Networking: The Next Step

A student's perspective on Taking the Next Step
A student engages with an alumni panelist at Taking the Next Step
Photo by: 
Alan Sue
UChicago was the best possible preparation for the range of career[s] I’ve had.
Bob Levey
AB ‘66

Networking is hard. Figuring out what you're going to do for the rest of your life is even harder. So whenever there’s a chance for me get better at the difficult art of schmoozing or learn more about possible career paths, I jump on it. That’s why on the first Saturday of winter quarter, instead of spending my morning snuggled in bed, I joined 500 of my classmates at Taking the Next Step (TNS) , a networking event sponsored by the College Programming Office (CPO) and Career Advancement.

The follow-up program to the CPO’s Steps for Success event series for first years, Taking the Next Step gives second- and third-year students the chance to network and receive career advice from alumni. This year’s Taking the Next Step featured 100 alumni representing 20 different industries.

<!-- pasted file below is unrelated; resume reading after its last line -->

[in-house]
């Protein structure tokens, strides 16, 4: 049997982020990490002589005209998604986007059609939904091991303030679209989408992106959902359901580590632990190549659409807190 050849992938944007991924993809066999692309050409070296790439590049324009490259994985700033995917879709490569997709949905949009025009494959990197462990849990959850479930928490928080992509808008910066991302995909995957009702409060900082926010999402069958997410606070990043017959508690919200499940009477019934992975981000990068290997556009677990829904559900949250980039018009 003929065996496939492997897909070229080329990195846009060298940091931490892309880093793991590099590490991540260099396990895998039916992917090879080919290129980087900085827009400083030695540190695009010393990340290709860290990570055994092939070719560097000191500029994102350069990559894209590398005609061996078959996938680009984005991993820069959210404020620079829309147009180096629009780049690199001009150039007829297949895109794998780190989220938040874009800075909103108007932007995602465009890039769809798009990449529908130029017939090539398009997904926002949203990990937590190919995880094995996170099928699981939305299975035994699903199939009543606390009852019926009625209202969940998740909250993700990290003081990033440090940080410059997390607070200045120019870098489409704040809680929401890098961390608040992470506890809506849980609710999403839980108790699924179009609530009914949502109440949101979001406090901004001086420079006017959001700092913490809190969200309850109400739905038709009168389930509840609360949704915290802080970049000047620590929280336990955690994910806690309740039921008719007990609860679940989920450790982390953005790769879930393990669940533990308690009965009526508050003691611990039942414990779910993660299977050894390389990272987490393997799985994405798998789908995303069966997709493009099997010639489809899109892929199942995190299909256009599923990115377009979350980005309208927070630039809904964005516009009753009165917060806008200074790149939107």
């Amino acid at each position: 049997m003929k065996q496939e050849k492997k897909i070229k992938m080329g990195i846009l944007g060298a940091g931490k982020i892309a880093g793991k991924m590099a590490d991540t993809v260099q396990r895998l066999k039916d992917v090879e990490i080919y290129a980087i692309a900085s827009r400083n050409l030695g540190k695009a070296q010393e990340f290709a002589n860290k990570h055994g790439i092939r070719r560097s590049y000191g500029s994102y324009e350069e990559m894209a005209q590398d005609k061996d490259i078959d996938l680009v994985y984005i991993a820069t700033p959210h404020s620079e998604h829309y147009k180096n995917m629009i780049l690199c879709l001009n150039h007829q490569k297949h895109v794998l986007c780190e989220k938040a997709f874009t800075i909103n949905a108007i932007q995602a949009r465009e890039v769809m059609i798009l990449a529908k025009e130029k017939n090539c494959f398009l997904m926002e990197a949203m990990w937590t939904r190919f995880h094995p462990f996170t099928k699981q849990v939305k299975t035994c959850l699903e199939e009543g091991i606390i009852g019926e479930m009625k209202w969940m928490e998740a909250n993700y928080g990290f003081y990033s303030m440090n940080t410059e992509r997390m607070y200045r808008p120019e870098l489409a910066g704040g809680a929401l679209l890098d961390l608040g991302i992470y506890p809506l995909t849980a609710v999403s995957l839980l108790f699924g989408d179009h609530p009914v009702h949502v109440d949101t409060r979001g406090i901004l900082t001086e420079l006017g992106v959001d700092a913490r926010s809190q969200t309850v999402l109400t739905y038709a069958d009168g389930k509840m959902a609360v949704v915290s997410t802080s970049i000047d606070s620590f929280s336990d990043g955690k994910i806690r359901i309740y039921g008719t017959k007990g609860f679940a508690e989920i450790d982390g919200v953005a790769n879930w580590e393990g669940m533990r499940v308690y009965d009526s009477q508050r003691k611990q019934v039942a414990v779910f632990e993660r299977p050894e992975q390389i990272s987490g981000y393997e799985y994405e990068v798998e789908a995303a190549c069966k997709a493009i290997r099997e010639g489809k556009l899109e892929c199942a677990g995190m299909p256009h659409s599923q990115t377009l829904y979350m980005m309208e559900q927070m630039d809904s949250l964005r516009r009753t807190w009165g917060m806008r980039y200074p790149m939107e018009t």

The event consisted of several panel sessions where alumni spoke about their career paths, and a roundtable lunch featuring keynote speaker and Chicago Cubs baseball team owner Thomas S. Ricketts (AB ‘88, MBA ‘93). This set-up allowed students to hear from successful alumni in a more formal setting as well as in a more intimate setting at the lunchtime roundtables, according to  Shoshannah Feinberg, Assistant Director of College Programming.

“The panels are meant to provide more in-depth discussion about careers…([the] rewarding parts, [the] challenging parts, how to get involved...etc.) as well as how the UChicago experience shaped [the speakers],” Feinberg said. “The roundtable discussion, on the other hand, is meant to provide more intimate, small group and one-on-one conversations with alumni in a casual environment.”

For each industry represented, Feinberg and the other coordinators worked to bring alumni with “a range of experiences” so that students could hear multiple perspectives on a single industry.

For me, the day began a little after 10 a.m. when my friends and I arrived at the Chicago Marriott Hotel downtown, all of us dressed in our best business casual attire. After checking in and receiving nametags and prized UChicago padfolios—the padded portfolio with the UChicago crest embossed on the front—we split up for the first panel.